Among the 3 groups of survey responders—those who returned for a reading at the appropriate time (2–3 days), those who returned at other times, and those who never returned for a reading—no difference was seen in the following variables: sex of child, whether child had received bacille Calmette-Guérin (BCG) vaccine, whether household member had history of TB, whether child was foreign-born, whether household member had HIV/acquired immunodeficiency syndrome (AIDS), whether household member had worked or lived in jail/prison, and whether the child was a foster or adopted child. The groups differed in parents' educational level (adherent mothers were more likely to have completed college or graduate school), household member lived outside the United States (children who never returned for TST reading were less likely to have a household member who lived outside the United States), household member lived in a homeless shelter (more likely among those who never returned for TST reading), race/ethnicity (those who did not return for TST reading were more likely to be black and less likely to be Hispanic or Asian), income (adherent patients earned approximately $3000 more per year), and age (children who did not return for TST reading were ∼6 months older than children who did return for TST reading).
Among the survey cohort, 27 204 participants had a valid TST result, defined as a result read at 2 to 3 days and for which the exact induration size was recorded. Of the 6349 participants who did not have a valid TST result reported on the questionnaire, 4722 had valid results recorded in the electronic immunization tracking system. In the control group, 14 786 children had valid TST results.
For 21 214 patients, TST results were reported in the questionnaires as well as recorded in the computer databases of KPNC. Mean difference in induration size was 0.014 mm (standard deviation ± 2.49 mm), a difference that is not significantly different from zero (P = .42). Given this high level of agreement between the 2 available sources of information, data from the electronic record were used in place of any TST result missing from the questionnaire. Remaining analyses of the survey cohort used the sample of 31 926 patients who had valid readings recorded in either source. Unless otherwise noted, all results reported here pertain to this group of patients.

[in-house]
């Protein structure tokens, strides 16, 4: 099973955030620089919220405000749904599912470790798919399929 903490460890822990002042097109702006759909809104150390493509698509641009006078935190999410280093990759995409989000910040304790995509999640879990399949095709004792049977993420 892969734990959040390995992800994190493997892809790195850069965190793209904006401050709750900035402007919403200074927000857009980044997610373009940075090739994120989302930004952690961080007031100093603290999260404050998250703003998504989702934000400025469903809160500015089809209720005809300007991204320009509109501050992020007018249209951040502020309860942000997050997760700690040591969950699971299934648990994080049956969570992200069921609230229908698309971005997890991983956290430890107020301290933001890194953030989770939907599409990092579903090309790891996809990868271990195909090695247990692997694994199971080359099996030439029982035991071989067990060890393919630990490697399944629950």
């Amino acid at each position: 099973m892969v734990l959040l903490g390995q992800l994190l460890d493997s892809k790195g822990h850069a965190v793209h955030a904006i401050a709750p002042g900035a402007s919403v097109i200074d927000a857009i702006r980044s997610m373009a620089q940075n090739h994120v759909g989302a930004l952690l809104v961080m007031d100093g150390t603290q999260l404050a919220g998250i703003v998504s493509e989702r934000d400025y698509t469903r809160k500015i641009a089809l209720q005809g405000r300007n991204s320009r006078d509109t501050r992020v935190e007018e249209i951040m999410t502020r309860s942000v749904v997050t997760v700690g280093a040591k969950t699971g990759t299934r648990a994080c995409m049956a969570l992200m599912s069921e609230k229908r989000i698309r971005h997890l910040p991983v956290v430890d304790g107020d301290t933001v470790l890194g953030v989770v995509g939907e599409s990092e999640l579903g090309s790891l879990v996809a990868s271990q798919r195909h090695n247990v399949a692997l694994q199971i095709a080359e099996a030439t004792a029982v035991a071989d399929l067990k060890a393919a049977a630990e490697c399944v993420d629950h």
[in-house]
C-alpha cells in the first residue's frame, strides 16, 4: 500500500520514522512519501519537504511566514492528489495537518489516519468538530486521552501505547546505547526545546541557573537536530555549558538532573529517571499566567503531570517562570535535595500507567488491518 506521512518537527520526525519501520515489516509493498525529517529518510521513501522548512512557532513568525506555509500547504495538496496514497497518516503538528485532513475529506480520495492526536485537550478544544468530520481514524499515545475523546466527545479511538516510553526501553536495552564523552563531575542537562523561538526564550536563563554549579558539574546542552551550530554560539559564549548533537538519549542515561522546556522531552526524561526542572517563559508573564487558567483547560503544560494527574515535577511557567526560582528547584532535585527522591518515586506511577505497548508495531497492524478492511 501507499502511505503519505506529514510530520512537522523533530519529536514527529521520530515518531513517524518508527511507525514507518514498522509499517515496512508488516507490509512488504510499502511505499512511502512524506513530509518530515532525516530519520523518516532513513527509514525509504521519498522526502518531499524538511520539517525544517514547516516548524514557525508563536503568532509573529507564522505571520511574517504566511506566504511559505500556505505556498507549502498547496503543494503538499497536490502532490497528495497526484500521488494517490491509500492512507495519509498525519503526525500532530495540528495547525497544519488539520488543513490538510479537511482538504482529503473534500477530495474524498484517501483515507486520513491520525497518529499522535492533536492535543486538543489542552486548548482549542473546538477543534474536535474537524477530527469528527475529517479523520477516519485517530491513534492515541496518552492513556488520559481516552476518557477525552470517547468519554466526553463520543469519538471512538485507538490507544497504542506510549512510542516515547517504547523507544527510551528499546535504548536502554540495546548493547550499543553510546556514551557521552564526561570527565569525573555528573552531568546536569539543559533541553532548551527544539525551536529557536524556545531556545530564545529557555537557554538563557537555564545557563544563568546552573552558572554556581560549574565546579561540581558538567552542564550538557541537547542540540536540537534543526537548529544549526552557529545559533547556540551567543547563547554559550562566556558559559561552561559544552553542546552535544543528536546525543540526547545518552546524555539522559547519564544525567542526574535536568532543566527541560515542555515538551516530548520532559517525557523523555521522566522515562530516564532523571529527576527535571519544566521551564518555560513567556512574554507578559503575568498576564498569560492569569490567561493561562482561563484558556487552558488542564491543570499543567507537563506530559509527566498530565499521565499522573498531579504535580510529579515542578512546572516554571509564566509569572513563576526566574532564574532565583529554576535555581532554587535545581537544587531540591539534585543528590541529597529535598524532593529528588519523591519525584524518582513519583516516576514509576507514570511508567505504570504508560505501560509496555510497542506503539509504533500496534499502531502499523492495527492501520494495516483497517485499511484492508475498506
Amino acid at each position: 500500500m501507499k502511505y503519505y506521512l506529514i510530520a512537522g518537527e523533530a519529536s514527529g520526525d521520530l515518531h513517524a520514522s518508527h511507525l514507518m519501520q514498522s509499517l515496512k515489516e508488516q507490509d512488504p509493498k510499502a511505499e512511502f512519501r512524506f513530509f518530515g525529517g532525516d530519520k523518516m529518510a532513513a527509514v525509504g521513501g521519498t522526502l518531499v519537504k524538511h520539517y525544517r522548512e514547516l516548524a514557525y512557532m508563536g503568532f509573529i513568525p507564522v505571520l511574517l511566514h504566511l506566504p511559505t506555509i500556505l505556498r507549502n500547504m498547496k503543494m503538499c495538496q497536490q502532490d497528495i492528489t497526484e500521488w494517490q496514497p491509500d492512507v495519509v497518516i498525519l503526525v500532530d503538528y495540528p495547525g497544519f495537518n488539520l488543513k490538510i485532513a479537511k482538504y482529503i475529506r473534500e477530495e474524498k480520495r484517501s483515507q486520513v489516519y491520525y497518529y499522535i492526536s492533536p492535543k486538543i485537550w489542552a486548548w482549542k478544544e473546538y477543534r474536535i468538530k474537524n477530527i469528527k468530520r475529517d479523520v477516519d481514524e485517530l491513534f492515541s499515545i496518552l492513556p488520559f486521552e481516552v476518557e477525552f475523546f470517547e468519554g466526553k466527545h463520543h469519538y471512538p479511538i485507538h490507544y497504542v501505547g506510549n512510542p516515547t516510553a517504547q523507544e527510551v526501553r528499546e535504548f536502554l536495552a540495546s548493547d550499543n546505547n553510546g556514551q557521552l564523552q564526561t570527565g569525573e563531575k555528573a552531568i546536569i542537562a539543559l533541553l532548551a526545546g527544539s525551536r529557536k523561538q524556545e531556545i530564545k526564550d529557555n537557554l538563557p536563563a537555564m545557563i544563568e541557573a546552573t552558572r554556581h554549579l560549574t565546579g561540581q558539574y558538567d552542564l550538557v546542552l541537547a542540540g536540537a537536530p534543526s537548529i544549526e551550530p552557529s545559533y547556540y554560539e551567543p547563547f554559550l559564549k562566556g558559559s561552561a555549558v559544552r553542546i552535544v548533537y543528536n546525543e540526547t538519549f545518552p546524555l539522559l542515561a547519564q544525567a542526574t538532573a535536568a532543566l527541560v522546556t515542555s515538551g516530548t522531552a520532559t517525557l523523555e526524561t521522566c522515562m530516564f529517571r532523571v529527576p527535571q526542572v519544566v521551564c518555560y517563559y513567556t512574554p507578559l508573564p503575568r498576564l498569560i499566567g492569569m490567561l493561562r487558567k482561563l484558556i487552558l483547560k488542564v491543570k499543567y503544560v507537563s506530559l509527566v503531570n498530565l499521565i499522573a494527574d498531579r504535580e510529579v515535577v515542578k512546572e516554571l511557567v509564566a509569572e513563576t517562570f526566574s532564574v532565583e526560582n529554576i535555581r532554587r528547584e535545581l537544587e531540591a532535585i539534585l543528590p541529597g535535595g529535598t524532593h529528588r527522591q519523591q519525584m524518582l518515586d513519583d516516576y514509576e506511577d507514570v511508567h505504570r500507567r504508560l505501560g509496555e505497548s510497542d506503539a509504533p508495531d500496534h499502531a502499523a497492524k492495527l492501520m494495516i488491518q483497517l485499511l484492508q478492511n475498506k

In the survey cohort, the overall prevalence of TST positivity was 1.0% (n = 325) at the 10-mm cutoff and was 0.5% (n = 160) at the 15-mm cutoff. Positivity varied between medical centers and ranged from 0% to 2.1% at the 10-mm cutoff and from 0% to 1.62% at the 15-mm cutoff. Rate of positivity in the control group was 1.3% (n = 193) for the 10-mm cutoff and 0.6% (n = 95) for the 15-mm cutoff. Positivity rates of the survey and control cohorts differed significantly for the 10-mm cutoff (P = .004) and for the 15-mm cutoff (P = .05).
Analysis of Risk Factors
Because sensitivity, specificity, and PPV of risk factors did not appreciably differ for the 10-mm and 15-mm cutoffs, only the 10-mm cutoff data are presented (Table 2).
Sensitivity was highest for household member foreign-born (61.1%), followed by child foreign-born (53.0%) and child lived outside United States (48.0%). The PPV for individual risk factors ranged from 0.5% to 10.4%. Highest PPVs at the 10-mm cutoff were seen for child foreign-born (10.4%), child lived outside United States (5.3%), and child received BCG vaccine (5.5%). Little difference was seen for these variables at the 15-mm cutoff (data not shown).
TST positivity was statistically significantly related to each of the following: whether child received BCG vaccine, whether a household member had history of TB, whether child was foreign-born or had lived outside the United States, whether a household member was foreign-born, parents' education level, and race/ethnicity. TST positivity was not significantly related to whether a household member had HIV/AIDS, whether a household member had worked or lived in jail/prison, whether a household member had lived in a homeless shelter, whether the child was a foster or adopted child, age of child, and sex of child.
Overall, 14 633 questionnaires (46%) had ≥1 risk factor positive at the 10-mm cutoff (sensitivity: 80.9%; specificity: 54.4%; PPV: 1.8%;Table 3). When total number of affirmative responses to questions about risk factors was calculated for each subject at the 10-mm cutoff, PPV for having ≥4 risk factors was 14.4%; for having ≥5 risk factors, 10.7%; and for having ≥6 risk factors, 22.2%.
Geocoding of census tracts showed mean household income to be $59 004 (standard deviation: $19 949; range: $10 524–$175 282). Household income was not associated with TST result (P = .48 for the 10-mm cutoff and P = .93 for the 15-mm cutoff).
In the multivariate analysis, possible predictors included each of the 9 questions on the questionnaire and race/ethnicity. Parental education was not included because of its high rate of missing data. Positivity of 5 statistically significant variables was established at the 10-mm cutoff: history of BCG vaccination, household member with history of TB, child foreign-born or having lived outside the United States, and Asian or Hispanic race/ethnicity (Table 4). The 15-mm cutoff for TST positivity was associated with the same statistically significant predictors (data not shown).